Susan Folkman

Informal caregivers

Are Informal Caregivers Important in AIDS Care?

What do caregivers do?

Informal caregivers of people with AIDS (PWAs) provide practical help and nursing care at home. They are often the lovers, spouses, friends, or family of someone with AIDS and are not professional care providers. The service they provide is essential to the scope of AIDS care services and saves society great expense. AIDS care services in the US have shifted from hospital-based care to community-based and in-home care.

Stress and Coping in Gay Male Caregivers of Men with AIDS

Traditionally, responsibility for providing care in the home for people with serious illness has fallen to women as wives, mothers, or daughters of the afflicted individual. Among the many societal repercussions of the HIV/AIDS epidemic has been the creation of a new group of caregivers—gay men who are the primary caregivers for their partners with AIDS. In the 1980s and early 1990s, before the advent of protease inhibitors and the new antiretroviral treatments, AIDS was a pernicious, essentially uncontrollable terminal illness that manifested horrendous opportunistic infections.

The CHANGES Project: Coping Effectiveness Training for HIV+ gay men

HIV+ persons confront a unique set of challenges and chronic stressors, including stigmatization, alienation from family and friends, complex treatment regimens, and, often, debilitating side effects as they attempt to manage the psychologic and physiological consequences of their condition. For persons living with HIV, elevated distress and low social support take on added importance because they can accelerate disease progression. Helping HIV+ people to reduce stress and adhere to their medical care may in turn help to reduce their risky behavior.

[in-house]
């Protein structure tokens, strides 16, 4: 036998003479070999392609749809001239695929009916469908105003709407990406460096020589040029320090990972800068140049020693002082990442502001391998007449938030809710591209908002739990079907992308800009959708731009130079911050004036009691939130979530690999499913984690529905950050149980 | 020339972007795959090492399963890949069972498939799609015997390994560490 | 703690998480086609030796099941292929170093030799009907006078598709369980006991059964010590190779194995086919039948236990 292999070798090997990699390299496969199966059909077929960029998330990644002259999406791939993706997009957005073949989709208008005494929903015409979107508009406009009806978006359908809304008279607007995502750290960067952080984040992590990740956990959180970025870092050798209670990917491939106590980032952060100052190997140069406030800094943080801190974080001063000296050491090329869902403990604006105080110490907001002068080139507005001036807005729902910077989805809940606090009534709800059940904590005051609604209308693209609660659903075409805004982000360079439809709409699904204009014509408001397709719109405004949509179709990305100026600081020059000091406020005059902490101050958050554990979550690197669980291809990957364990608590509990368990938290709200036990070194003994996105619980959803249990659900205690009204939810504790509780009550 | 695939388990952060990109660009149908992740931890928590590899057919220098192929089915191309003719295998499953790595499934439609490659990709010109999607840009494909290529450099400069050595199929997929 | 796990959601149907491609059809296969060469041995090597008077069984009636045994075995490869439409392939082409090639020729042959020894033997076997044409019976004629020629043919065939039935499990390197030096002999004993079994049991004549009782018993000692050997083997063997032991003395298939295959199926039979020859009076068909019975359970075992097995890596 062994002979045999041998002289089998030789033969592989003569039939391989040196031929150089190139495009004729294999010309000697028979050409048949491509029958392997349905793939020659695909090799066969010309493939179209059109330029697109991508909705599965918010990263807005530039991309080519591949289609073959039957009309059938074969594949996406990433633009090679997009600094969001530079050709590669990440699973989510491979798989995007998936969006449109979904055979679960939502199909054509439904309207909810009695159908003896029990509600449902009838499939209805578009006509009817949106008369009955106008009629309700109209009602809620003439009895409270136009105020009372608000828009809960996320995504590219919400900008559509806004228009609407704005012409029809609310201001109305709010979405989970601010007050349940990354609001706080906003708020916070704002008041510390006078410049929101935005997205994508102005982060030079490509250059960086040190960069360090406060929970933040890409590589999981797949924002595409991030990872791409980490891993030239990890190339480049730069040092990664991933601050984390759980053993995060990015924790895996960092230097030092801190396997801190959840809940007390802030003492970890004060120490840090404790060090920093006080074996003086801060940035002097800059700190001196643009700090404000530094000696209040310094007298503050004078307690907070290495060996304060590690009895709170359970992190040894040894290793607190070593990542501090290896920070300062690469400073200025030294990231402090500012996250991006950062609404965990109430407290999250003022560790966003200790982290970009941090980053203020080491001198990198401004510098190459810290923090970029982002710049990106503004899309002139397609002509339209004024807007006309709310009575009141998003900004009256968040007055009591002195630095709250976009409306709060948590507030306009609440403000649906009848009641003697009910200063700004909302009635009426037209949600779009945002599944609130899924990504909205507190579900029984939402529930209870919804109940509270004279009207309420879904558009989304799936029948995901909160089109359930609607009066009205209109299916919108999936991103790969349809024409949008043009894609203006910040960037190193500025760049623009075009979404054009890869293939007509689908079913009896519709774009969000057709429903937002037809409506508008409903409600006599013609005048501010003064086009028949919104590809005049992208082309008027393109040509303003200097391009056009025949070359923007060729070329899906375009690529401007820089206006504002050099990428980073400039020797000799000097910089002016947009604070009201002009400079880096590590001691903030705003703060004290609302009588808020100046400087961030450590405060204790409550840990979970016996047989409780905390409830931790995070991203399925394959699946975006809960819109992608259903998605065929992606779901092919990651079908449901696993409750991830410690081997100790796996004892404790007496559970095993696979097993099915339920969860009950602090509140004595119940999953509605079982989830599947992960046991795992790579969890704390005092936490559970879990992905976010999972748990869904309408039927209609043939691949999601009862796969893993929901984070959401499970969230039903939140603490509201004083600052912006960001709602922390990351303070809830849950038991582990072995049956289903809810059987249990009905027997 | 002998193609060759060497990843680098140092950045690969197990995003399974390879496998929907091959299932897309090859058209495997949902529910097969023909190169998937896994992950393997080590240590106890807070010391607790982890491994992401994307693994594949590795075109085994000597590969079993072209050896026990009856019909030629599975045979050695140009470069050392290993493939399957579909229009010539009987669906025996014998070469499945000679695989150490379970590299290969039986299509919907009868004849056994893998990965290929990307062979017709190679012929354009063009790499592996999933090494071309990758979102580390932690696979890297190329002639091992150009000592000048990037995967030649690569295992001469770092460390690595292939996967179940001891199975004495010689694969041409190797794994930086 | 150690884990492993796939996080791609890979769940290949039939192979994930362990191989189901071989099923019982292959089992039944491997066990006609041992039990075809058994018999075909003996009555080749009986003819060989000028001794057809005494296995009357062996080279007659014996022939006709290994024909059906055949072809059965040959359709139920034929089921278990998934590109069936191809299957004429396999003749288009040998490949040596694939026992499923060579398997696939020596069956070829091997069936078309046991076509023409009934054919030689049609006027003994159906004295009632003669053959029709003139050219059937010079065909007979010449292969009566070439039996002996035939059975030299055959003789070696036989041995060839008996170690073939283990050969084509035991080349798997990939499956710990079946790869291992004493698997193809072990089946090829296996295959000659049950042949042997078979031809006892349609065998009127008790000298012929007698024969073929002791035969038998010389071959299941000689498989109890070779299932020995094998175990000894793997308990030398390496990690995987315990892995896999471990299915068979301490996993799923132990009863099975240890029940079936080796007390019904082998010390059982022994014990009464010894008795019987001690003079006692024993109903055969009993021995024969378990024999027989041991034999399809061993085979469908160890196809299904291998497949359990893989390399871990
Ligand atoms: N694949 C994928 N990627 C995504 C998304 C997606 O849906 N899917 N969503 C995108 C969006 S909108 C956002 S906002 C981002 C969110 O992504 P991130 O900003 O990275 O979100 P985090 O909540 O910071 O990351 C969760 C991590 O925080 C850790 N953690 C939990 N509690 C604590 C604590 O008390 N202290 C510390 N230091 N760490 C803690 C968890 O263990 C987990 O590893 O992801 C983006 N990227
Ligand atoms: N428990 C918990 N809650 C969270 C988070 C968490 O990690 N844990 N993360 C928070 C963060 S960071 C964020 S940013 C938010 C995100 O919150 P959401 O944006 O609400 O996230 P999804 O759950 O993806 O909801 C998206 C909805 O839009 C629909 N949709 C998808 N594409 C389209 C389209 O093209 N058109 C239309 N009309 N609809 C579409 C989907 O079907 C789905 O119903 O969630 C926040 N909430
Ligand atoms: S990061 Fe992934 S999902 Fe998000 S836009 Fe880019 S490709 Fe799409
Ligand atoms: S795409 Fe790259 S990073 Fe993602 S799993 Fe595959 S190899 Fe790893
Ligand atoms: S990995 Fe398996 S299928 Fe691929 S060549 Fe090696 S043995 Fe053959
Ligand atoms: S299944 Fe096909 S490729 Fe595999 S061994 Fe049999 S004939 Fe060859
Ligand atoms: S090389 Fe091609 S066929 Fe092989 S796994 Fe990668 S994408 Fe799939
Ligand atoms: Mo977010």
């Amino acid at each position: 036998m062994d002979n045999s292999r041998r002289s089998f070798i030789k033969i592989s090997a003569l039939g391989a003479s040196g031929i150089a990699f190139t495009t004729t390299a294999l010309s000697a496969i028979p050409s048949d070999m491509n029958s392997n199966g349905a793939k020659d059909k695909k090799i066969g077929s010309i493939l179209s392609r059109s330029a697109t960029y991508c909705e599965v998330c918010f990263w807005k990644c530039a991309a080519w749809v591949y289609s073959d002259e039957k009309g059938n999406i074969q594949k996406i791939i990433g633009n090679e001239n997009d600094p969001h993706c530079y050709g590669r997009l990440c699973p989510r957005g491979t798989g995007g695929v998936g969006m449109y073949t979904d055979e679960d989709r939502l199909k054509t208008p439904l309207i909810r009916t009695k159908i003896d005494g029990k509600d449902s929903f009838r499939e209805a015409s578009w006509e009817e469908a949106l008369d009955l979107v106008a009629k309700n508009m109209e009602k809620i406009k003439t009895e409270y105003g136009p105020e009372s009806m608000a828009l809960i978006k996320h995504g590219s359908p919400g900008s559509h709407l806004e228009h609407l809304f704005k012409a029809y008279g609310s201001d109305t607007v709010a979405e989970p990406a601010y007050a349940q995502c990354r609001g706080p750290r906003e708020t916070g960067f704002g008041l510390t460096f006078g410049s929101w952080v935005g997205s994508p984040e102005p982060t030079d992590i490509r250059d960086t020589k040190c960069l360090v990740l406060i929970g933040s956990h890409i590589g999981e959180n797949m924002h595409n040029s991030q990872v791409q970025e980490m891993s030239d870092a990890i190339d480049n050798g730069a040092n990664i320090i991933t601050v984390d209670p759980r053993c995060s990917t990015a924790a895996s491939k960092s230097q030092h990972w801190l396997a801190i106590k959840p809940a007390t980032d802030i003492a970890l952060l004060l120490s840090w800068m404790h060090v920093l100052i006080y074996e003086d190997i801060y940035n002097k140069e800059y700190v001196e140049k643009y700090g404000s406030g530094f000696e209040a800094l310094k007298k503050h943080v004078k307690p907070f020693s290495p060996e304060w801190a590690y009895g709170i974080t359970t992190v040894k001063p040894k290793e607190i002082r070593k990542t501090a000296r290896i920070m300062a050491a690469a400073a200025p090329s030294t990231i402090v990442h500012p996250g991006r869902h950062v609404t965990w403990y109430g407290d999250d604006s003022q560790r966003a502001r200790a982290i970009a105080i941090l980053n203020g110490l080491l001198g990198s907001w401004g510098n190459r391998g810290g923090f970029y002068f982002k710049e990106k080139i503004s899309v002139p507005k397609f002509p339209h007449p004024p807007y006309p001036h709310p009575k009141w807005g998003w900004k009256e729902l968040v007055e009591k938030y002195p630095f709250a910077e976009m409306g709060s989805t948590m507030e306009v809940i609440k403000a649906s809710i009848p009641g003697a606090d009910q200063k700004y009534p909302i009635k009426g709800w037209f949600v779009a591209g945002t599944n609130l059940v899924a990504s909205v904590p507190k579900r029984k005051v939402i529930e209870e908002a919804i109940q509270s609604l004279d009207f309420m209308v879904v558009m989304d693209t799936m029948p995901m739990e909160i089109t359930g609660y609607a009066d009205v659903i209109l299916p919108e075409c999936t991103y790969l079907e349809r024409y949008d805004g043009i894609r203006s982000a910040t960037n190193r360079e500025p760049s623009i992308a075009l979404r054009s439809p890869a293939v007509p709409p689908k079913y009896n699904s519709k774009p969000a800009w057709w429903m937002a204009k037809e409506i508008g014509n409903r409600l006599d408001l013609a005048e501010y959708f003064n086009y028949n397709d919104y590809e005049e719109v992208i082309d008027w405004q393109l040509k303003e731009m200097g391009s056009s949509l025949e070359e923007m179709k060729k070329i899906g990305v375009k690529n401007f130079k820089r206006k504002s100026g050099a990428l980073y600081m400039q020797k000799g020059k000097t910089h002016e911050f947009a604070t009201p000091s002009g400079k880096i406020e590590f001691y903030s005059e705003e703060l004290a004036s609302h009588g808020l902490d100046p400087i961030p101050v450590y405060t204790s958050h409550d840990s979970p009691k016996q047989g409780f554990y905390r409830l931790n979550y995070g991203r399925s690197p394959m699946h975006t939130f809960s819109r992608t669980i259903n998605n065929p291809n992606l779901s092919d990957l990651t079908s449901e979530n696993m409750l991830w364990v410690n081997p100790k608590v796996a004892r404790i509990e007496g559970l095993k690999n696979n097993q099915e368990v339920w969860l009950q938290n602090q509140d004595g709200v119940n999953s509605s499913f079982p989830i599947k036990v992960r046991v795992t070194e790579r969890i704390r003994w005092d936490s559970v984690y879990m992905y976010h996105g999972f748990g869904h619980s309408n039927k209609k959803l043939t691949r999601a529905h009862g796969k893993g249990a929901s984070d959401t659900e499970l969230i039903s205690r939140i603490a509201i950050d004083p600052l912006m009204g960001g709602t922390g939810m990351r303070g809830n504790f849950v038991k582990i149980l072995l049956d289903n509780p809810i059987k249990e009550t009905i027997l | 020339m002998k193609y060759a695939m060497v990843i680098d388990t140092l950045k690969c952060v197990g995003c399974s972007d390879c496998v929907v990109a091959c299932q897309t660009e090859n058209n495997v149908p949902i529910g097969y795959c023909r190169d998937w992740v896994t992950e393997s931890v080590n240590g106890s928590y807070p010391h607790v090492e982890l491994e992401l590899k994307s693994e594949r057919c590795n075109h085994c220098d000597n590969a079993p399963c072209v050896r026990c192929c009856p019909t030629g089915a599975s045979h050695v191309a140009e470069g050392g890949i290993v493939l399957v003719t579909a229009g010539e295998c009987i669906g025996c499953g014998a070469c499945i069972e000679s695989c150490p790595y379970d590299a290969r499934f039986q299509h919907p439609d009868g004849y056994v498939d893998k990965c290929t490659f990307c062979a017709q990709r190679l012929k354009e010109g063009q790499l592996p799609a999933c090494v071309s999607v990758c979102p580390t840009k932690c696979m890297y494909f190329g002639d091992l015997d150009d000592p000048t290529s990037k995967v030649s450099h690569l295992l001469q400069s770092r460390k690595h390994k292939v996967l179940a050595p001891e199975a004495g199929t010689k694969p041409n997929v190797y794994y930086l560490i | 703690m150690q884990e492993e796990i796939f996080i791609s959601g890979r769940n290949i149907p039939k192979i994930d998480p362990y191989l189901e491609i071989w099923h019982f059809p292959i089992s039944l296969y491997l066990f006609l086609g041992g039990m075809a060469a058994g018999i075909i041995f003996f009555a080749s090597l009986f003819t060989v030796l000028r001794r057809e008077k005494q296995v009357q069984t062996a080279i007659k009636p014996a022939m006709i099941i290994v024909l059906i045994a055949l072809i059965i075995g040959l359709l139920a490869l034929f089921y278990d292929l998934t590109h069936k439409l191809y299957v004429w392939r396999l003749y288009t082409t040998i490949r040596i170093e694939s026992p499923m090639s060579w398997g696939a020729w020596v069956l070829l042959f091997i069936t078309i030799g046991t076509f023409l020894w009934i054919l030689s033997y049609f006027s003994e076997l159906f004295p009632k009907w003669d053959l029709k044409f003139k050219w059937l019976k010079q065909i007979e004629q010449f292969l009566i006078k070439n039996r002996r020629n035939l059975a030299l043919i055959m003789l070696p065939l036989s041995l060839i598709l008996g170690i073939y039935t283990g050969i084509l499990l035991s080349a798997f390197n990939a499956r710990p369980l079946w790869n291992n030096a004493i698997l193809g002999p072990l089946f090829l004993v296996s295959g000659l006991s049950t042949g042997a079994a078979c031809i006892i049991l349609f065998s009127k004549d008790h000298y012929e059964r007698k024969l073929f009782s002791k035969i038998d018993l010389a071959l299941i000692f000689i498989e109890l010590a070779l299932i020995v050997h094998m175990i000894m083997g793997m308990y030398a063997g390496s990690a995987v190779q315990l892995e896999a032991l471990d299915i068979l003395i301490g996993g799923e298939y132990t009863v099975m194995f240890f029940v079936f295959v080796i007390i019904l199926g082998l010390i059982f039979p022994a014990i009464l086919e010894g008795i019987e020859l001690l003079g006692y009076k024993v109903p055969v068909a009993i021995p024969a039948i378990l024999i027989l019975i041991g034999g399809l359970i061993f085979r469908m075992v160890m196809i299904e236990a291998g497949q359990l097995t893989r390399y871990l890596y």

Balance Project: A Randomized Clinical Trial of an HIV Treatment Side Effects Coping Intervention

The Balance Project is a randomized controlled trial that tests a counseling intervention to help HIV+ men and women achieve an active role in their health care. The intervention is designed to help individuals cope with the challenges of taking medications, deal with side effects, and maintain an active collaboration with their health care providers. We enrolled 250 HIV+ adults taking antiretroviral medications, and will evaluate the impact of the intervention on quality of life and medication adherence. This study involves two phases:
  • Phase 1.